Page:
Globalization has also come under scrutiny with President Joe Biden’s recent $2.3 trillion infrastructure and jobs plan. Many large multinational companies like Amazon were singled out by Biden for taking advantage of tax loopholes to avoid paying federal income taxes. The President said that he would raise corporate taxes and eliminate these loopholes and foreign tax credits to fund his plan.

While governments focus on removing national barriers to promote global trade, they are also working on protecting local economies that could easily get disrupted. Let’s break down the advantages and disadvantages of globalization.

Advantages of Globalization

SmartAsset: Pros and Cons of Globalization

Globalization can provide greater access to goods to countries all around the world. It also provides some economic benefits that financially benefit people that otherwise wouldn’t have enough opportunity where they live.  Here are the four largest advantages to globalization:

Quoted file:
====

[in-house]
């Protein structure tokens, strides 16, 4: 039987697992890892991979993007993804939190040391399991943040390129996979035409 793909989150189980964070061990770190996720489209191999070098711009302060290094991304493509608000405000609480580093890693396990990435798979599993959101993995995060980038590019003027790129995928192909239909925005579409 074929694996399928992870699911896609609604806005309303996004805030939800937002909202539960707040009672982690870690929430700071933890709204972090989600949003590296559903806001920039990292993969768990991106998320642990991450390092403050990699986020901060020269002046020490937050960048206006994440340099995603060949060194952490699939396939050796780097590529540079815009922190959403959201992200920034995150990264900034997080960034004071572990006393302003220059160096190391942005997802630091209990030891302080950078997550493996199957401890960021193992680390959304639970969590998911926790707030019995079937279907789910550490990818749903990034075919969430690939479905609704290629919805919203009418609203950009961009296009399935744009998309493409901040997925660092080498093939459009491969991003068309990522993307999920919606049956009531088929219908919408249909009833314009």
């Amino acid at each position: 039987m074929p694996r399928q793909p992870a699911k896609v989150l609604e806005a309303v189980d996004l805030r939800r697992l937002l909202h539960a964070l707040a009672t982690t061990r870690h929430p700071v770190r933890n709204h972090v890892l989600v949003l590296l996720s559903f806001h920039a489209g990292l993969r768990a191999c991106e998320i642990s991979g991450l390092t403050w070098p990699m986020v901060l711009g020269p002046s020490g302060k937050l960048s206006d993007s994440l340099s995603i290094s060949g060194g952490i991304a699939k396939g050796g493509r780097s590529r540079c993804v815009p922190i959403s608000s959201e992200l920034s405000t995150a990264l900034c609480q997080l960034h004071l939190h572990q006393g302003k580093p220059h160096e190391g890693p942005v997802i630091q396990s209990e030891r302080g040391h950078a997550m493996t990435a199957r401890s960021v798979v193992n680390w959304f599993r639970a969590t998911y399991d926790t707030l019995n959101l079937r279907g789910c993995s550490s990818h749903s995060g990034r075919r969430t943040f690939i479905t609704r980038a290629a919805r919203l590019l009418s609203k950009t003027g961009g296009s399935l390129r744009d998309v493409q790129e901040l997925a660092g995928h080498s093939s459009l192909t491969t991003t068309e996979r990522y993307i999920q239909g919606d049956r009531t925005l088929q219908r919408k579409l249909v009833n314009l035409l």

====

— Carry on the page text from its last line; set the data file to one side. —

1. Globalization Broadens Access to Goods and Services 

It’s hard to argue with the point that globalization makes more goods and services available to more people, often at lower prices. If you have disposable income and you’re buying a product that comes from abroad, you’re benefiting from globalization to some extent. Business owners also benefit by having access to a bigger market for their goods and services.

2. Globalization Can Lift People Out of Poverty

The argument that globalization has lifted people in developing countries out of poverty is somewhat controversial because opinions differ as to the quantity – and quality – of the jobs created by globalization. But the general wisdom is that globalization has increased job opportunities in capital-scarce, labor-rich countries, i.e. developing countries.

3. Globalization Increases Cultural Awareness